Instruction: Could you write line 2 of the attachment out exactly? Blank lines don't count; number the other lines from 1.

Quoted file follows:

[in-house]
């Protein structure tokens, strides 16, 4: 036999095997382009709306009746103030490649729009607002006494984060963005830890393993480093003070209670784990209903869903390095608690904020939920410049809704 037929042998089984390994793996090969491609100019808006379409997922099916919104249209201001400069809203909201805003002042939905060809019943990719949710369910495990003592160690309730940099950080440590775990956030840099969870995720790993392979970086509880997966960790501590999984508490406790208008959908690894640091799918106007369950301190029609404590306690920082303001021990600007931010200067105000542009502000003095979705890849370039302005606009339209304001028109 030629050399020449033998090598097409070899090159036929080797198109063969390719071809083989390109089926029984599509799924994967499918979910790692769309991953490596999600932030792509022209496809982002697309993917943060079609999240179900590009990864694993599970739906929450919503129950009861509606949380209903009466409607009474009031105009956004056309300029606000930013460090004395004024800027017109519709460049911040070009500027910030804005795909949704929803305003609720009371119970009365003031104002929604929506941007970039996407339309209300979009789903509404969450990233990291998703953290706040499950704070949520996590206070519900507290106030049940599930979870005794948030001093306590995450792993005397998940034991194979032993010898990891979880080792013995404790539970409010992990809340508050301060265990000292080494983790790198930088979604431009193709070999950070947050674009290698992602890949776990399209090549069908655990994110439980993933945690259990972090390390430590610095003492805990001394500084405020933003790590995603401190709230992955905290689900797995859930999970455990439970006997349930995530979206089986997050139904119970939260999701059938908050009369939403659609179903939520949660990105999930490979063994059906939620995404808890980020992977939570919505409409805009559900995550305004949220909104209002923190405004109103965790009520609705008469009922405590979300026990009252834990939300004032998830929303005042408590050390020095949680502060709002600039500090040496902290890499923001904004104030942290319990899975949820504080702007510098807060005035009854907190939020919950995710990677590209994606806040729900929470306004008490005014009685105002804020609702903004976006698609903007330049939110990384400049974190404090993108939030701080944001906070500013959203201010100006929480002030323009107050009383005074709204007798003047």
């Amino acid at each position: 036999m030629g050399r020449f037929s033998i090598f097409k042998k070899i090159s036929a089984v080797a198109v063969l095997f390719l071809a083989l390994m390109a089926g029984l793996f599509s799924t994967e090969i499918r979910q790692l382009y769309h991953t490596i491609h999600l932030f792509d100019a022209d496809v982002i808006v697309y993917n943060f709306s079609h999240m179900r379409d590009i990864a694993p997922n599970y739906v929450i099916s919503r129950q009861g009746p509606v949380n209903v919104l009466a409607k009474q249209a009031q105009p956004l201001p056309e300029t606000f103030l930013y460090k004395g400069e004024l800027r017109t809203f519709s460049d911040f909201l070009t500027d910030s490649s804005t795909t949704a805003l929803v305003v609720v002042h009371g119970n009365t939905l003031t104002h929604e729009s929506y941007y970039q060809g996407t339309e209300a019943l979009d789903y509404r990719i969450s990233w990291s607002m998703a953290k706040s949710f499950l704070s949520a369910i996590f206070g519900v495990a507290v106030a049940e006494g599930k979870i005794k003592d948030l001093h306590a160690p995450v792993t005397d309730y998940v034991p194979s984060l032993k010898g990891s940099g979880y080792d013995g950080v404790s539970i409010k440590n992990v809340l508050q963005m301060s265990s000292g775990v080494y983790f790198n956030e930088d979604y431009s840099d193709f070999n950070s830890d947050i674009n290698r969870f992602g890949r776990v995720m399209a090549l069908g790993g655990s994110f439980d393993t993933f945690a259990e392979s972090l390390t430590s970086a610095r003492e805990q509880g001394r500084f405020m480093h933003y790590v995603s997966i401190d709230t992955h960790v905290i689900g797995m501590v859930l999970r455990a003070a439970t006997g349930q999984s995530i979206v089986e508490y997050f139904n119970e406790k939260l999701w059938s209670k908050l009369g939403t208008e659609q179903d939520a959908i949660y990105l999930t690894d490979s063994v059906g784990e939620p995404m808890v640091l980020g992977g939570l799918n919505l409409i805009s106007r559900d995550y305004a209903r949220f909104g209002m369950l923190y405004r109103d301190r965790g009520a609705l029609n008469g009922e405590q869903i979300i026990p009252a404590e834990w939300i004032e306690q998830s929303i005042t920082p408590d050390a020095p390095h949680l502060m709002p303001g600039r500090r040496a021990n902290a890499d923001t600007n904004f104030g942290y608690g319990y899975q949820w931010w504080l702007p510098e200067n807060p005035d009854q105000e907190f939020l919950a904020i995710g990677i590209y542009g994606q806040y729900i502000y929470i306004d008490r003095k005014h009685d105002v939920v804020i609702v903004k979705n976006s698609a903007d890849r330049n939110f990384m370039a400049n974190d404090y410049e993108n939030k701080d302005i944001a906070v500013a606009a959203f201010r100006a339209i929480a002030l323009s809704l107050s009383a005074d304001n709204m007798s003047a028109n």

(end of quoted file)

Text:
């Protein structure tokens, strides 16, 4: 036999095997382009709306009746103030490649729009607002006494984060963005830890393993480093003070209670784990209903869903390095608690904020939920410049809704 037929042998089984390994793996090969491609100019808006379409997922099916919104249209201001400069809203909201805003002042939905060809019943990719949710369910495990003592160690309730940099950080440590775990956030840099969870995720790993392979970086509880997966960790501590999984508490406790208008959908690894640091799918106007369950301190029609404590306690920082303001021990600007931010200067105000542009502000003095979705890849370039302005606009339209304001028109 030629050399020449033998090598097409070899090159036929080797198109063969390719071809083989390109089926029984599509799924994967499918979910790692769309991953490596999600932030792509022209496809982002697309993917943060079609999240179900590009990864694993599970739906929450919503129950009861509606949380209903009466409607009474009031105009956004056309300029606000930013460090004395004024800027017109519709460049911040070009500027910030804005795909949704929803305003609720009371119970009365003031104002929604929506941007970039996407339309209300979009789903509404969450990233990291998703953290706040499950704070949520996590206070519900507290106030049940599930979870005794948030001093306590995450792993005397998940034991194979032993010898990891979880080792013995404790539970409010992990809340508050301060265990000292080494983790790198930088979604431009193709070999950070947050674009290698992602890949776990399209090549069908655990994110439980993933945690259990972090390390430590610095003492805990001394500084405020933003790590995603401190709230992955905290689900797995859930999970455990439970006997349930995530979206089986997050139904119970939260999701059938908050009369939403659609179903939520949660990105999930490979063994059906939620995404808890980020992977939570919505409409805009559900995550305004949220909104209002923190405004109103965790009520609705008469009922405590979300026990009252834990939300004032998830929303005042408590050390020095949680502060709002600039500090040496902290890499923001904004104030942290319990899975949820504080702007510098807060005035009854907190939020919950995710990677590209994606806040729900929470306004008490005014009685105002804020609702903004976006698609903007330049939110990384400049974190404090993108939030701080944001906070500013959203201010100006929480002030323009107050009383005074709204007798003047």